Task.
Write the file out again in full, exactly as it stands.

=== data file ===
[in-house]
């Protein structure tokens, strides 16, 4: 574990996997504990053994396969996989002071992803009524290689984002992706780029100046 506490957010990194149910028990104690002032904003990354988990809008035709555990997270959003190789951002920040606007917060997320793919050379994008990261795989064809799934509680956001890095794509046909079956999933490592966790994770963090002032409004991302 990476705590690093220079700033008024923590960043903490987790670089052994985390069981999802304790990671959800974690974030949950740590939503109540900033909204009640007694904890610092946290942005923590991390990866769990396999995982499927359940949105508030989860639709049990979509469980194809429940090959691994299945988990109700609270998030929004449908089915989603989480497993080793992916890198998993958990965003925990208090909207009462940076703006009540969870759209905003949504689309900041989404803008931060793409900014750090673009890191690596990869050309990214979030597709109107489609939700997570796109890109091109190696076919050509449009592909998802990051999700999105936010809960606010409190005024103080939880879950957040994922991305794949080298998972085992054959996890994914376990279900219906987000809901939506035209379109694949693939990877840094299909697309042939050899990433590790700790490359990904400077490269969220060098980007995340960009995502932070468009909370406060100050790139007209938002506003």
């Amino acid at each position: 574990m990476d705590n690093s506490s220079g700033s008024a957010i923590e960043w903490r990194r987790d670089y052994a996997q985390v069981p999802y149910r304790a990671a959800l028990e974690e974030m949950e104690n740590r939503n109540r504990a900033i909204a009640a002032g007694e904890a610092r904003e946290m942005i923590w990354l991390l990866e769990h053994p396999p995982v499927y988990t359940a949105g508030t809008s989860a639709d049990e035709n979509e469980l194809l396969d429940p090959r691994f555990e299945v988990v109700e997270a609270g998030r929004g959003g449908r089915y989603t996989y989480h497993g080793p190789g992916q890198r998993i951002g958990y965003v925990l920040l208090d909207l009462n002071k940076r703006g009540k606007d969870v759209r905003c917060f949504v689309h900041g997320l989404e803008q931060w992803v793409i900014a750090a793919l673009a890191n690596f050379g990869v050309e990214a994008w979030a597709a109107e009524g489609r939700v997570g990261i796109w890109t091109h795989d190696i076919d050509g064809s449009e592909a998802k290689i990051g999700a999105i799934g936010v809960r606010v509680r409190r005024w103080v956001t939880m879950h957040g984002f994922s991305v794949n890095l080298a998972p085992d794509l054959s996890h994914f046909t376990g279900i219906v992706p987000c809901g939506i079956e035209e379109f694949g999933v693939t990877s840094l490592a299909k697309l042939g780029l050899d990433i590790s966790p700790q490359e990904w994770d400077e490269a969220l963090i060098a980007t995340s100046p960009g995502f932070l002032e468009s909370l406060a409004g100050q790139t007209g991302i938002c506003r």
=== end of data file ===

[in-house]
């Protein structure tokens, strides 16, 4: 574990996997504990053994396969996989002071992803009524290689984002992706780029100046 506490957010990194149910028990104690002032904003990354988990809008035709555990997270959003190789951002920040606007917060997320793919050379994008990261795989064809799934509680956001890095794509046909079956999933490592966790994770963090002032409004991302 990476705590690093220079700033008024923590960043903490987790670089052994985390069981999802304790990671959800974690974030949950740590939503109540900033909204009640007694904890610092946290942005923590991390990866769990396999995982499927359940949105508030989860639709049990979509469980194809429940090959691994299945988990109700609270998030929004449908089915989603989480497993080793992916890198998993958990965003925990208090909207009462940076703006009540969870759209905003949504689309900041989404803008931060793409900014750090673009890191690596990869050309990214979030597709109107489609939700997570796109890109091109190696076919050509449009592909998802990051999700999105936010809960606010409190005024103080939880879950957040994922991305794949080298998972085992054959996890994914376990279900219906987000809901939506035209379109694949693939990877840094299909697309042939050899990433590790700790490359990904400077490269969220060098980007995340960009995502932070468009909370406060100050790139007209938002506003």
């Amino acid at each position: 574990m990476d705590n690093s506490s220079g700033s008024a957010i923590e960043w903490r990194r987790d670089y052994a996997q985390v069981p999802y149910r304790a990671a959800l028990e974690e974030m949950e104690n740590r939503n109540r504990a900033i909204a009640a002032g007694e904890a610092r904003e946290m942005i923590w990354l991390l990866e769990h053994p396999p995982v499927y988990t359940a949105g508030t809008s989860a639709d049990e035709n979509e469980l194809l396969d429940p090959r691994f555990e299945v988990v109700e997270a609270g998030r929004g959003g449908r089915y989603t996989y989480h497993g080793p190789g992916q890198r998993i951002g958990y965003v925990l920040l208090d909207l009462n002071k940076r703006g009540k606007d969870v759209r905003c917060f949504v689309h900041g997320l989404e803008q931060w992803v793409i900014a750090a793919l673009a890191n690596f050379g990869v050309e990214a994008w979030a597709a109107e009524g489609r939700v997570g990261i796109w890109t091109h795989d190696i076919d050509g064809s449009e592909a998802k290689i990051g999700a999105i799934g936010v809960r606010v509680r409190r005024w103080v956001t939880m879950h957040g984002f994922s991305v794949n890095l080298a998972p085992d794509l054959s996890h994914f046909t376990g279900i219906v992706p987000c809901g939506i079956e035209e379109f694949g999933v693939t990877s840094l490592a299909k697309l042939g780029l050899d990433i590790s966790p700790q490359e990904w994770d400077e490269a969220l963090i060098a980007t995340s100046p960009g995502f932070l002032e468009s909370l406060a409004g100050q790139t007209g991302i938002c506003r």